NCP Dementia of Alzheimer's Type / Vascular Dementia


Early Onset (At or Below Age 65)
290.10 Uncomplicated
290.11 With delirium
290.12 With delusions
290.13 With depressed mood
Late Onset (After Age 65)
290.0 Uncomplicated
290.3 With delirium
290.20 With delusions
290.21 With depressed mood

(Note: DAT should also be coded on Axis III, 331.0.)


290.40 Uncomplicated
290.41 With delirium
290.42 With delusions
290.43 With depressed mood

Note: In the presence of vascular dementia, the specific underlying medical cause, such as stroke, should be coded on Axis III.

(For dementias due to other general medical conditions, refer to DSM-IV for specific code listing.)

Dementia of the Alzheimer’s type is a specific degenerative process occurring primarily in the cells located at the base of the forebrain that send information to the cerebral cortex and hippocampus. It is the most common form of dementia and is characterized by a steady and global decline. In comparison, vascular dementia reflects a pattern of intermittent deterioration related to multiple infarcts to various areas of the brain. Although the etiologies differ, these two forms of dementia share a common symptom presentation and therapeutic intervention.



These forms of dementia reflect a chronic organic mental disorder with progressive cognitive losses caused by damage to various areas of the brain, depending on underlying pathology. Personality change is common and may be manifested by either an alteration or accentuation of premorbid characteristics with primary deficits in memory and planning and a predisposition to confusion.

Biological Theories

Vascular dementia reflects a pattern of intermittent deterioration in the brain. Symptoms fluctuate and are determined by the area of the brain that is affected. Deterioration is thought to occur in response to repeated infarcts of the brain. Predisposing factors include cerebral and systemic vascular disease, hypertension, cerebral hypoxia, hypoglycemia, cerebral embolism, and severe head injury.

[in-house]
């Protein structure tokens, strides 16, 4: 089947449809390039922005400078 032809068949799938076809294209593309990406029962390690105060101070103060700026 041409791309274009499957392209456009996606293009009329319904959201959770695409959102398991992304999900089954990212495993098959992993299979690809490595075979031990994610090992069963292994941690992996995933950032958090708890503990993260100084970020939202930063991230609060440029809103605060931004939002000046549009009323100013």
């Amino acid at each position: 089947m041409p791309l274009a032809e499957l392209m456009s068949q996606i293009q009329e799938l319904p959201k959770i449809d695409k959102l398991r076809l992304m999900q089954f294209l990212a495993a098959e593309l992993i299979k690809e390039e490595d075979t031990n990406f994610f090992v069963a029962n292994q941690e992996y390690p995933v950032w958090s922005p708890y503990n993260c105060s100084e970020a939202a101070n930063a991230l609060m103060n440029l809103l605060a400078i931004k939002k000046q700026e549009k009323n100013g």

Several studies have shown that antibodies are produced in the brains of individuals with Alzheimer’s disease. Although the triggering mechanism is not known, the reactions are actually autoantibody production, suggesting a possible alteration in the body’s immune system. Although the exact cause of Alzheimer’s disease is unknown, several hypotheses have been supported by varying amounts and quality of research data. The exception is research on environmental causes, such as the ingestion of aluminum, which to date have not been supported by research findings. Research has revealed that, in DAT, the enzyme required to produce acetylcholine is dramatically reduced, especially in the areas of the brain where the senile plaques and neurofibrillary tangles occur in the greatest numbers. This decrease in acetylcholine production reduces the amount of neurotransmitter that is released to cells in the cortex, hippocampus, and nucleus basalis, resulting in a disruption of memory processes. Additionally, the neuritic plaques that accumulate are composed of beta-amyloid, an insoluble protein that is an abnormal breakdown product of the cell membrane constituent amyloid precursor protein (APP). Furthermore, the formation of the customary plaques and tangles appears to be related to the cholesterol-transporting protein, apolipoprotein-E (ApoE), which has been associated with an earlier-than-average age of onset for the common form of Alzheimer’s disease for individuals who carry the ApoE4 genetic variant.

Thus, genetics appears to play a role. Studies suggest a familial pattern of transmission that is four times greater than in the general population. Familial, or early-onset Alzheimer’s, has been linked to defects of genes on chromosomes 1, 14, or 21, with some families exhibiting a pattern of inheritance that suggests possible autosomal-dominant gene transmission. Furthermore, Down syndrome (extra chromosome 21) may have some relationship to Alzheimer’s disease. At autopsy, both have many of the same pathophysiological changes, and a high percentage of individuals with Down syndrome who survive to adulthood develop Alzheimer’s lesions by age 50. (Incidentally, these individuals carry two copies of the gene for APP.)